Jewellery and Crafts
The Ethiopians love ornament, designs and aesthetic art and this is reflected not only in the dress of the people adornment.
Historically this is displayed in their jewel -studded crowns and diadems, and with daggers and shields set with rubies and emeralds. The same creative tradition is maintained also by the humble – but no less impressive – skills of the rural weavers of grass ,leather and hair, and the string of colorful bead neck less and cowries shells .
Artists abound as well. The monasteries of Ethiopia; produced some of the earliest illuminated parchments. Good ,modern examples of brightly colored illustrated stories drawn from Ethiopia history and the Bible are today still produced in large quantities.
Church decorations are another medium for artistic expression. Many Ethiopian master pieces may never be known to the out side world because they are painted on the walls and ceiling of remote and inaccessible churches or monasteries.
The potter’s craft in Ethiopia is over 3000 years old. Superb traditional pottery is produced by monks and the Sambo tree monastery in the north east of the country. Carving is another traditional craft which continues to flourish. Carved objects made of wood include combs (the most ornate used by the Afar people), rosary beads, bowls, camel bells, coffee urns, butter pots and head-rests.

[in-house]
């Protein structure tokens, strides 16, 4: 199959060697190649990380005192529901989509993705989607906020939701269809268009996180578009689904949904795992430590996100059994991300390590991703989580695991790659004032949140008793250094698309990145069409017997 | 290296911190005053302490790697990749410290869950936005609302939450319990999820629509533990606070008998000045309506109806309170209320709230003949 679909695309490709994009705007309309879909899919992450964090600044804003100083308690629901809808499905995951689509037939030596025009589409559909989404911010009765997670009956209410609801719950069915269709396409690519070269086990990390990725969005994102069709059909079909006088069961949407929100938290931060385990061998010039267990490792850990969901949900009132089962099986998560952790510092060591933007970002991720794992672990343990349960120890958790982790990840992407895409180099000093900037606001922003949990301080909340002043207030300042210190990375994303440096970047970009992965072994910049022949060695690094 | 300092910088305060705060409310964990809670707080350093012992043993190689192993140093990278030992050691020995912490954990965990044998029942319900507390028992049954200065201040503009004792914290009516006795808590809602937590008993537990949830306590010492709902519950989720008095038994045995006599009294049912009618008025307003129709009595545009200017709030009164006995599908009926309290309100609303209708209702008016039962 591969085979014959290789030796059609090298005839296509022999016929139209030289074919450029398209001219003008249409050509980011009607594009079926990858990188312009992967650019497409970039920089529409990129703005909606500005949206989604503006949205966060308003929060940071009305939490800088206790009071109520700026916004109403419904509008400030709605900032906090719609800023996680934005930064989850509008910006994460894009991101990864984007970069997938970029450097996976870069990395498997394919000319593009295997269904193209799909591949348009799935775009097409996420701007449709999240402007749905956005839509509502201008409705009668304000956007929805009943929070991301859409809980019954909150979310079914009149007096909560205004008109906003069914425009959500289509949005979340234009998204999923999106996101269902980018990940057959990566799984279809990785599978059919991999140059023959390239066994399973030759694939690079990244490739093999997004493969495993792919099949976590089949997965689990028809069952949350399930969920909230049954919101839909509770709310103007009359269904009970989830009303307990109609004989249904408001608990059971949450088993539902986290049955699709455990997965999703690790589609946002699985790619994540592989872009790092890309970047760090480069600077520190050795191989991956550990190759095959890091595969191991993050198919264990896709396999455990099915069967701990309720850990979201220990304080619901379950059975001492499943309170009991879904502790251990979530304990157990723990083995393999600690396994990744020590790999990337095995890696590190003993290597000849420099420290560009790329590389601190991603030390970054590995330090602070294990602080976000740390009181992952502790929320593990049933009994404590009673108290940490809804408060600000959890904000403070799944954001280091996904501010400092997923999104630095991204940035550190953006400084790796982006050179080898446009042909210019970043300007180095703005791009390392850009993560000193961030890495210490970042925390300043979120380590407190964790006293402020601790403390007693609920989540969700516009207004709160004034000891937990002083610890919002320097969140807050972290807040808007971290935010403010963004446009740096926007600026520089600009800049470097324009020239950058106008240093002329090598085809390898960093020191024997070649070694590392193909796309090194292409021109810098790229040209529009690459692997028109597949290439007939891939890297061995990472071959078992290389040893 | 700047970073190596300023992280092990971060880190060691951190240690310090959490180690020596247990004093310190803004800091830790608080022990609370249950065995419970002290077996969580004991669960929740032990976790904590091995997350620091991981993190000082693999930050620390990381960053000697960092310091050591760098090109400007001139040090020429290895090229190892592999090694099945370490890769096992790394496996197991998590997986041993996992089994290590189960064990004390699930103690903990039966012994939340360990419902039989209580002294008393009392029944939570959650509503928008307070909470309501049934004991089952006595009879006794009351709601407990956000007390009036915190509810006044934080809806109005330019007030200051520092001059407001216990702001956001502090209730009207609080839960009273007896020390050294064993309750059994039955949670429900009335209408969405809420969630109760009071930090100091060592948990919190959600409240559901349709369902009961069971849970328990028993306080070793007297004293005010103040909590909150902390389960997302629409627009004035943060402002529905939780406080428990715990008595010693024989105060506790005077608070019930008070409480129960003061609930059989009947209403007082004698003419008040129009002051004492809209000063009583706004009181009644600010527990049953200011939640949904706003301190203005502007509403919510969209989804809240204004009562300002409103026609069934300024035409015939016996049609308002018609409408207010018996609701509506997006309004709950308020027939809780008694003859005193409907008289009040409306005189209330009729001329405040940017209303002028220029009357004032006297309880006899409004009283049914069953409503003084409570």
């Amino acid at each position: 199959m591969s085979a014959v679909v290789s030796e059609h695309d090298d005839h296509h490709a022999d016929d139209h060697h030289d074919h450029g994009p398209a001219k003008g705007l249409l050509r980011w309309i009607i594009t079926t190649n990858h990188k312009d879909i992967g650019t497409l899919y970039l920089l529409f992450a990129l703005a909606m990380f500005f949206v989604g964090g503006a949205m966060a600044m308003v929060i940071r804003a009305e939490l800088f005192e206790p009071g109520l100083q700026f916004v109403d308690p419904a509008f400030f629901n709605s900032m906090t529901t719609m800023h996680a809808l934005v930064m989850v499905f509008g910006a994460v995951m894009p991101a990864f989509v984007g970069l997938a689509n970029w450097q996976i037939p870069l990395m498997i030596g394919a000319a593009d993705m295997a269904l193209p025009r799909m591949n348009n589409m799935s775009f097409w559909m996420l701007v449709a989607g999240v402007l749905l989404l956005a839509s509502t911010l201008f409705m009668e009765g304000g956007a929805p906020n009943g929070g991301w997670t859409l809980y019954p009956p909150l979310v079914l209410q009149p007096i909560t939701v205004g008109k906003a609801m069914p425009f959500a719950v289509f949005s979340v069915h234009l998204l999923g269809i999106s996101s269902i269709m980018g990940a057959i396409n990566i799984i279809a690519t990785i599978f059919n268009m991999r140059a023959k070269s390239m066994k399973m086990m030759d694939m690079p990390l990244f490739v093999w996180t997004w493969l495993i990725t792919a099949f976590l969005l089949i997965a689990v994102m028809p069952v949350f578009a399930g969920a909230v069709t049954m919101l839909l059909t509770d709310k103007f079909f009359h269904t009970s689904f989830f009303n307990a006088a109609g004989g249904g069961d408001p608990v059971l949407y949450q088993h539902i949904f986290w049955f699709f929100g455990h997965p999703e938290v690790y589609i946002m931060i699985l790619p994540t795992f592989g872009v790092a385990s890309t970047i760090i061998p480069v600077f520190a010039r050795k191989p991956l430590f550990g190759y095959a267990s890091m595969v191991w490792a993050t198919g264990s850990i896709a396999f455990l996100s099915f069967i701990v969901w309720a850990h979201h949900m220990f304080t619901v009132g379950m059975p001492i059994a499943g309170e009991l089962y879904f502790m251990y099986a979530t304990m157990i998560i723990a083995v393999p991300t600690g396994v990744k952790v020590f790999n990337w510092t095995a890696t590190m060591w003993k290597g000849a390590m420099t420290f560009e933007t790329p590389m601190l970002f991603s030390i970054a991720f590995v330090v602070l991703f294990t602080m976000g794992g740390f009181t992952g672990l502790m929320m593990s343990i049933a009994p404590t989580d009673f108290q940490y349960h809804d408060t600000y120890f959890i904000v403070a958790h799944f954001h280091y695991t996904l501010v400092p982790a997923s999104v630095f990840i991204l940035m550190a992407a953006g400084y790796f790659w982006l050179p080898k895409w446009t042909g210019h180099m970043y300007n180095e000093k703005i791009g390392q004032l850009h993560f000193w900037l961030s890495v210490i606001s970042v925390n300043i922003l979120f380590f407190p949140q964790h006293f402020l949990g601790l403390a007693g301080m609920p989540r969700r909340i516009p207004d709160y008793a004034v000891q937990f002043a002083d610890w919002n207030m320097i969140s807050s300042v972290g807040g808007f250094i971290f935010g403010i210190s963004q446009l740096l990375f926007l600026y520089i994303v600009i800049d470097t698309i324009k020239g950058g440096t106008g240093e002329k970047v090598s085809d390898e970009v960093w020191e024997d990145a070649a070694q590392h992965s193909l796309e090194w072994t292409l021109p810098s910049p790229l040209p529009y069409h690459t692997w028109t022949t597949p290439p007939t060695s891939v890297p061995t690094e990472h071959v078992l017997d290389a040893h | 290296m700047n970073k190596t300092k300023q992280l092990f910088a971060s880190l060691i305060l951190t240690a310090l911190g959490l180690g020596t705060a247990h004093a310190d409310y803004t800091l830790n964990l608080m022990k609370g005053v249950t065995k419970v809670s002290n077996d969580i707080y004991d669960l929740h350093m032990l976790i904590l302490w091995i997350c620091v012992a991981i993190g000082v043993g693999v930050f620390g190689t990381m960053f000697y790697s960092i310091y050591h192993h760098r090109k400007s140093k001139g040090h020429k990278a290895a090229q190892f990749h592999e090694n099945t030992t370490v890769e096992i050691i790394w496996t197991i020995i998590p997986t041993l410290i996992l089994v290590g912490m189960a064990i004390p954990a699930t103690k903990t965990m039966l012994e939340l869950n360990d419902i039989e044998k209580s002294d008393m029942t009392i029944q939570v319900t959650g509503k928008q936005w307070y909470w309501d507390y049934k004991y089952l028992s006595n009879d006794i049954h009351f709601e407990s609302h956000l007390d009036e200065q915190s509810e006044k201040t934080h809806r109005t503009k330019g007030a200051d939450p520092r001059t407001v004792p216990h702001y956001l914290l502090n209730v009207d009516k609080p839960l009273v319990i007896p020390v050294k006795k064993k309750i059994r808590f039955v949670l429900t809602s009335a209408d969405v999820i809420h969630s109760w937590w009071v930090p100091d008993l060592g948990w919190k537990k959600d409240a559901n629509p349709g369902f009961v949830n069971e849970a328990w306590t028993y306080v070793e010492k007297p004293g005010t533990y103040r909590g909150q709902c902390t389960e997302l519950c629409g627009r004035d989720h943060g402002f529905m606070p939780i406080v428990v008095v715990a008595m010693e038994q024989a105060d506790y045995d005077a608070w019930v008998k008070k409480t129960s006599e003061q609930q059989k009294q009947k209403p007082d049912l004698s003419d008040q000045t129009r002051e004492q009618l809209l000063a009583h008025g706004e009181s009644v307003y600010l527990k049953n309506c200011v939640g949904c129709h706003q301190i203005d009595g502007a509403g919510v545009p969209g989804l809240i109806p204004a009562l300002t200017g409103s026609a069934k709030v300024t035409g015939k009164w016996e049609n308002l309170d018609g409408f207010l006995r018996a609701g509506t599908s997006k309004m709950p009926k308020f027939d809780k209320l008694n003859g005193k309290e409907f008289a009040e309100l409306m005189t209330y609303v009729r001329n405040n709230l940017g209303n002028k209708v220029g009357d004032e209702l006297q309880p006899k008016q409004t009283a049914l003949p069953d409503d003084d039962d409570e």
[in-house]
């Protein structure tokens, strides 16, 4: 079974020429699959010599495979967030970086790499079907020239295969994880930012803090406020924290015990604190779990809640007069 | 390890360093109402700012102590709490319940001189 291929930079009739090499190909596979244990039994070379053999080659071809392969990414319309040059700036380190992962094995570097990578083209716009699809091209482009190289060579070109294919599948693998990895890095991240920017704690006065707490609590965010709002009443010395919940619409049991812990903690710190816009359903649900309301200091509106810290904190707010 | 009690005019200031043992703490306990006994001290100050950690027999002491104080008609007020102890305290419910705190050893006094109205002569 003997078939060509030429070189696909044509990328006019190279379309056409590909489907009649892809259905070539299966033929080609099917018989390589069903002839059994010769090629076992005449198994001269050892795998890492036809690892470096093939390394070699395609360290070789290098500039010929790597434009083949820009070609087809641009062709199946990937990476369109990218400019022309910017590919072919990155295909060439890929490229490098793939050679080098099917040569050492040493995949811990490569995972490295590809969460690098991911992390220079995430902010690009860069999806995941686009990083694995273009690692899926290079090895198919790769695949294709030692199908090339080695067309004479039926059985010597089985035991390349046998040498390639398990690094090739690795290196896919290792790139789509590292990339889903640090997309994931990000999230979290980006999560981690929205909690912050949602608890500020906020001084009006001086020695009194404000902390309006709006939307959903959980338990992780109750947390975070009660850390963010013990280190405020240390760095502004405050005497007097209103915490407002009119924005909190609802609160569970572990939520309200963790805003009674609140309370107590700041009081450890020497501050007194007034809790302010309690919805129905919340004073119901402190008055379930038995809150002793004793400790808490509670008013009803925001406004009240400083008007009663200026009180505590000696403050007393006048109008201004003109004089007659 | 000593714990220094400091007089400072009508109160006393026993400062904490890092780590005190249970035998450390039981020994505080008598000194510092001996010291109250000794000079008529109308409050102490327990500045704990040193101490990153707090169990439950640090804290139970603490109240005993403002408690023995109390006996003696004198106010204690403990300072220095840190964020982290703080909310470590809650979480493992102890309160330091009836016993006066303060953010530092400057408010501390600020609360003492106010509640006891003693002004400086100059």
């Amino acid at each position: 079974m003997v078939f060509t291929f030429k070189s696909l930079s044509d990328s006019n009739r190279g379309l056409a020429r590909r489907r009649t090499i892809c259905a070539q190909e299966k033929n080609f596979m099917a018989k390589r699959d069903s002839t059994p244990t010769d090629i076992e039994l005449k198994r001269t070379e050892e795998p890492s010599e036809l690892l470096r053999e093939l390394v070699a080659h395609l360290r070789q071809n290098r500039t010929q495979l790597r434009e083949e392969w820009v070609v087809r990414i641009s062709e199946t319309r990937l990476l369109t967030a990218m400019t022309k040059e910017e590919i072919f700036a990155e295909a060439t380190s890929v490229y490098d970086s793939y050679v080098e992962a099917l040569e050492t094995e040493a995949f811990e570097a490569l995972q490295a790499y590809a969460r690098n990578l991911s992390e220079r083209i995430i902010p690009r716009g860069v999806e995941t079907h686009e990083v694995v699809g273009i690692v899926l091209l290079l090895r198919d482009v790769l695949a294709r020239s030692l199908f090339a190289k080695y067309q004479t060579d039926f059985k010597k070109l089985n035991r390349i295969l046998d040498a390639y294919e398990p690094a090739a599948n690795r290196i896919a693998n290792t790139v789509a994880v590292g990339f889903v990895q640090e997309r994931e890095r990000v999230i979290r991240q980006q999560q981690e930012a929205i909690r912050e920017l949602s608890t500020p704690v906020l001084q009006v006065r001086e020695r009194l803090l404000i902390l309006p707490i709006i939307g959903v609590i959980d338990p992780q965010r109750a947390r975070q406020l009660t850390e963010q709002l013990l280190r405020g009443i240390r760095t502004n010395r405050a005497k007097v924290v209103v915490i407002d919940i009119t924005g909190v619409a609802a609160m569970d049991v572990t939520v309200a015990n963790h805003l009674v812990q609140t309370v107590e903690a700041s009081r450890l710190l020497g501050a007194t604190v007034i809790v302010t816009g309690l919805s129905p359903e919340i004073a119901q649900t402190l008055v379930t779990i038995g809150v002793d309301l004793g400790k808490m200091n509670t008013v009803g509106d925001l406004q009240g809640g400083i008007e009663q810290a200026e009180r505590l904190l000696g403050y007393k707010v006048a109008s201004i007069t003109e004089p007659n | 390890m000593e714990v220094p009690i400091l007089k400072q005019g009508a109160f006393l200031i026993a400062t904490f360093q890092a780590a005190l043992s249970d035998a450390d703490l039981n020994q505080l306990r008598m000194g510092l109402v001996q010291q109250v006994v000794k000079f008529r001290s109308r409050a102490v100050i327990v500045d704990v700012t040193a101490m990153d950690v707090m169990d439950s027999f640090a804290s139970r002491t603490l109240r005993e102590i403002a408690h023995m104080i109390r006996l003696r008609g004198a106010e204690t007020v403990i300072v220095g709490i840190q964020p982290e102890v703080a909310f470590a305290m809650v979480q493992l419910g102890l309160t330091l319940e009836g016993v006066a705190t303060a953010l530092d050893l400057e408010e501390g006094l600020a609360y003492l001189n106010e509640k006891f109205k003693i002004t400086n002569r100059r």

Basket weaving is a highly developed craft. Items are wooden from different colored grasses and fibers and are highly prized for their intricate designs.
Other hand crafts in the country include the use of the beads and the cowries’ shells to adorn clothing and jewellery, and the hand weaving of internationally recognized woolen carpets.
Ethiopia has a number of festivals through out the year starting with, Tseday, which is the time of the Ethiopian new year which falls on the Maskaram 1 or September 11th. This is also the beginning of the harvest season which is a time of parties and weddings. The most unusual of the country’s festivals are Kulubi Gabriel, Shiekh Hussein, Gisheni Mariam, and Sof Omar. Huge crowds arrive to pray for their health, for a new baby, for a special favor, for a good harvest or to give thanks for wishes already granted.
One of the important festival is Meskal which falls on September 27th and which celebrates the discovery of the true cross by st Helena, the wife of Constantine the great. Vast bonfires are lit country wide the night before the celebration and, on the day it self, there are dances and feasts for every body present.
The most solemn of Ethiopia’s festivals is at Easter when the celebrations include the sacred music and dance which is unique to the church, and which are later accompanied by the most solemn and moving rituals during the midnight mass.